• The second priority objective is to develop indicators of functional processes that contribute to ecological integrity and sustainability. In particular, research is needed on indicators that reflect critical functional associations among indicators from different resource types (e.g., the relationship between indicators of forest canopy and stream biotic integrity).
  • The third priority objective is to develop indicators that identify effects of particular stressors of ecological integrity and sustainability. Research is requested that examines the potential of indicators to improve our ability to interpret changes in ecological integrity as a function of stressor type and exposure characteristics. Studies are desired that relate indicators of population or community structure/function to exposure to either chemical, physical, or biological stressors, consistent with clearly stated mechanistic cause-effect hypotheses. Examples include developing indicators of amphibian and reptile reproduction or estuarine plankton composition that would distinguish between the effects of pesticide exposure and of UV-B radiation.
Scope of Research

EPA solicits research proposals related to the development or evaluation of ecological indicators, suites of indicators, indices, and models that could be used to characterize status or trends in multiple-resource ecosystems. Each proposal must address the potential for the proposed techniques to improve our ability to characterize with confidence ecological integrity and sustainability. Applications should provide a reasonable scientific conceptual model to account for the functional relationship between or among indicator(s) and their response to anthropogenic stressors. This solicitation emphasizes the need for indicators that cross resources, span spatial scales, and/or integrate sampling regimes.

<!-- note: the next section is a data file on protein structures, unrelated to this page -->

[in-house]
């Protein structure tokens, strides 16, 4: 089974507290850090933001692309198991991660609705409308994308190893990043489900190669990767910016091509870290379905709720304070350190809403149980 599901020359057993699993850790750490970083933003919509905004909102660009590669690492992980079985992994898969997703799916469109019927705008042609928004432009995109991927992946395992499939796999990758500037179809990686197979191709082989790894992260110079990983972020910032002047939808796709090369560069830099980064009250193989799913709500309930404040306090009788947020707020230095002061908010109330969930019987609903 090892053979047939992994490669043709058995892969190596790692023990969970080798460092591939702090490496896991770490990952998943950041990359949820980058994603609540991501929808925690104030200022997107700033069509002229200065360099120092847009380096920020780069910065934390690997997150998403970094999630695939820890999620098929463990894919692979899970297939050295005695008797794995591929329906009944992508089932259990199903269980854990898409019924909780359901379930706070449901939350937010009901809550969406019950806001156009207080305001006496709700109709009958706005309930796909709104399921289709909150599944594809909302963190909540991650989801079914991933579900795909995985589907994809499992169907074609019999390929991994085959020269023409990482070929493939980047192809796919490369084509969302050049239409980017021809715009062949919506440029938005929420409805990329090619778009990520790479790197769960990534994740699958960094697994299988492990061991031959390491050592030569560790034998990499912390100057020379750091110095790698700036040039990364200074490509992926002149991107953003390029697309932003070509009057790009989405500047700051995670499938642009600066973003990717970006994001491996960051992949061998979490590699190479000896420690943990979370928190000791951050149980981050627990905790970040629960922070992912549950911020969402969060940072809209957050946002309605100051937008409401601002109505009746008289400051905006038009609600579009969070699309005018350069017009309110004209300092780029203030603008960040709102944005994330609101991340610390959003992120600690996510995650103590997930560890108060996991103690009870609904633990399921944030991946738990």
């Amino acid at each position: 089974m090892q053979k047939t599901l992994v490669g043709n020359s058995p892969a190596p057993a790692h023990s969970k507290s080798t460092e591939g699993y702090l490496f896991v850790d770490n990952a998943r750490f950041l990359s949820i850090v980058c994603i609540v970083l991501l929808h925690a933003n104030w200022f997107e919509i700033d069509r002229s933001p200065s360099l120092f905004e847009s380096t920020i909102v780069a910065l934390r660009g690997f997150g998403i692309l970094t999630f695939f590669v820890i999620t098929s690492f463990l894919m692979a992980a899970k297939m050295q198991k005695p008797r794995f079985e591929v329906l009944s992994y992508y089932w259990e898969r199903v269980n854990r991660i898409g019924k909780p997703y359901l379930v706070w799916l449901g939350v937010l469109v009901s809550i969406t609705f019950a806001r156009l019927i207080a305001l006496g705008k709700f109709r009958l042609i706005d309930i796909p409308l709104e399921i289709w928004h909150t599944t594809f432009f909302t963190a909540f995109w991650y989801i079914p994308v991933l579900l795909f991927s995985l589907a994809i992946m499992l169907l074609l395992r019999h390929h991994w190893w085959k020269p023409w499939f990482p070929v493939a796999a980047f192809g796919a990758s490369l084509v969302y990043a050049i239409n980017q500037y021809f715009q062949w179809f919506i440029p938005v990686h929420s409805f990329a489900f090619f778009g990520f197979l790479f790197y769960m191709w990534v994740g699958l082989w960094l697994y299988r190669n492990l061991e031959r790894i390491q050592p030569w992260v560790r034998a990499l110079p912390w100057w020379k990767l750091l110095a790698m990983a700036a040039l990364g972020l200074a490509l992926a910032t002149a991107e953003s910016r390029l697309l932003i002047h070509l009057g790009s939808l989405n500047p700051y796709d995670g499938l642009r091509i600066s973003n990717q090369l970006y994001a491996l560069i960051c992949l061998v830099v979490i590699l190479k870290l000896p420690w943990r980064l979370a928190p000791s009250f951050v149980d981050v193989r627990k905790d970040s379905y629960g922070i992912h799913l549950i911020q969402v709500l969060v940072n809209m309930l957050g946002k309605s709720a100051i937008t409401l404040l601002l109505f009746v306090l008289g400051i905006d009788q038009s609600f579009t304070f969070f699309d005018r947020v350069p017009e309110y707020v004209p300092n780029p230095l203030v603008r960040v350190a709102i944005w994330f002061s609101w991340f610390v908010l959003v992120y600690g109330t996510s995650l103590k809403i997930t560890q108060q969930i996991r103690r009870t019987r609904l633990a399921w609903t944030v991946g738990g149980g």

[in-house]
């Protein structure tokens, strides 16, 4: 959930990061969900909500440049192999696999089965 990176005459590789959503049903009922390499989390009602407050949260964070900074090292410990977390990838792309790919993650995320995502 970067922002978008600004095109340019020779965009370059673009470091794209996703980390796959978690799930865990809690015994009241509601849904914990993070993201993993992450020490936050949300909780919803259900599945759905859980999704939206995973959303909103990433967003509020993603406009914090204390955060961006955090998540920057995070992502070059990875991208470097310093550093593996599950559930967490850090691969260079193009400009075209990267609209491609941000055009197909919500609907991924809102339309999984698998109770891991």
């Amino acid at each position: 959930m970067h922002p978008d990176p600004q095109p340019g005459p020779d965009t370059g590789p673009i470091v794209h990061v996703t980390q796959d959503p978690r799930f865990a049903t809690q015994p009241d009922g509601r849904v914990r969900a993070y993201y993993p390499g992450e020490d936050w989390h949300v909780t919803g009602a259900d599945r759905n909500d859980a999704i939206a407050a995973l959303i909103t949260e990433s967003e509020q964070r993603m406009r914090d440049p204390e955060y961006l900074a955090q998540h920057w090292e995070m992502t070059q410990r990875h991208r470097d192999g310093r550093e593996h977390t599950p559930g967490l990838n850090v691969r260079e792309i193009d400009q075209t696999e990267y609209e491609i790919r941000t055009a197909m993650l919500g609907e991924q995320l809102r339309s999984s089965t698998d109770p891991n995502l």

Applicants may apply for grants on their own behalf or establish interdisciplinary teams. Proposals involving multiple institutions are encouraged but are not necessary. Proposals representing research consortia should clearly identify the lead institution and the basis for allocating research funds.


Approximately $10 million will be available in fiscal year 1997 for funding proposals in the research areas described. It is anticipated that the annual funding levels (for up to three years) will range from $100,000 to $300,000 although research involving complex multiple scale issues may be funded up to $500,000.